“For fast-acting relief, try slowing down.”
A few weeks ago, Andrew and I joined some dear friends for weekend away at a cabin on a small lake in rural Georgia. This cabin was seriously out in the middle of nowhere. We did have electricity and some air conditioning (come on, this is Georgia in August!), but phone service was spotty at best, and internet was non-existent. I think we both approached the weekend with some amount of trepidation, as a typical weekend at home for us includes catching up on work (PC and email required), a Saturday night movie through NetFlix or OnDemand, and, on Sundays, me perusing the news through online access points while Andrew watches ESPN or the Golf Channel. What the hell were we going to do unconnected for a full 48 hours?
As we exited the Interstate, we made a stop at the local Walmart, where, in addition to toilet paper, we purchased four (!) movies, thinking we would surely find opportunity to watch them with our friends.
As it turns out, we didn’t watch a single one.
Instead, we talked. Andrew, Cheryl and Jeff cooked. I took pictures. We rocked on the screened porch and talked some more. We shooed off a herd of cows that had broken free from the neighbor’s pasture.
We shot skeet. We examined luna moths, hanging from the rafters of the porch.
I took a long walk very early in the morning with my camera and discovered an abandoned cabin.
We shooed the cows again, and we talked some more.
Jeff and I sat in companionable silence on the porch in the early morning, reading, listening to the birds and enjoying the breeze.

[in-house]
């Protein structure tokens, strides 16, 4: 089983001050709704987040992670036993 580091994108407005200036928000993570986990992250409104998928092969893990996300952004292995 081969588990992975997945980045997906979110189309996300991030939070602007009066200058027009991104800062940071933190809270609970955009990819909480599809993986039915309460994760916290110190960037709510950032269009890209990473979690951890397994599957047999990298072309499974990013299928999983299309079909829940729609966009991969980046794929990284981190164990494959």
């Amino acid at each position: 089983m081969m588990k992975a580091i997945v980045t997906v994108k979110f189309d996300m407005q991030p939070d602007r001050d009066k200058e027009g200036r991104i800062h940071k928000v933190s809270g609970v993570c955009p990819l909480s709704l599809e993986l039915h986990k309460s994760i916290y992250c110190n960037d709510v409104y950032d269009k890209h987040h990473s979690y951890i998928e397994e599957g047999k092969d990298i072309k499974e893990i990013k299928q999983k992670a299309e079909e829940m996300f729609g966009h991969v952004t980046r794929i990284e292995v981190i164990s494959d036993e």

We enjoyed the sunset from the porch. I took some more pictures.
I had a nice long chat with the owner of the farm down the lane, who was out for a stroll with his two dogs in his role as the local neighborhood watchman.
We had a magnificent, leisurely breakfast each morning, and two marvelous dinners. We took the time to say grace before each meal. We took the time to appreciate the numerous, carefully chosen antiques spread throughout the cabin. We gave thanks for Cheryl’s thoughtful, loving preparation of our meals, and celebrated Andrew’s expertise in his choice of wines. We cheered Jeff, mechanic extraordinaire, for fixing the skeet machine, and the boat motor, and for patiently giving us all gun-safety lessons.
It was a completely unplanned, unstructured, slow, very slow weekend. It was a weekend where we savored everything – the taste of good food, the simple sounds of nature, the connection of conversation, the peace of companionable silence.
I am a real novice at the unplugged vacation, but this weekend was my first lesson. I didn’t look at my blackberry or log in to email for 48 hours. And regardless of how ugly my Monday was once I returned, it was worth it to remember the feeling and enjoy these photos again.
In three weeks I am going to Italy for 14 days. As I prepare for the trip, I am telling myself it is truly doctor’s orders that I remain unplugged for the entire time. I probably will never learn how to live slow, but I can hopefully learn to live in a less frenetic way. Going unplugged and carrying my camera is a good start.
“In truth I suspect that merely slowing down is not a very satisfying answer. What I need has less to do with my pace of life than my peace of life. At any speed, I crave a deep and lasting inner peace. And if it’s solace I’m after, I don’t need to pace myself like a turtle, change jobs or set up house on a quiet island. It is usually frenetic living, not high energy, that robs my peace of mind.” – Steve Goodier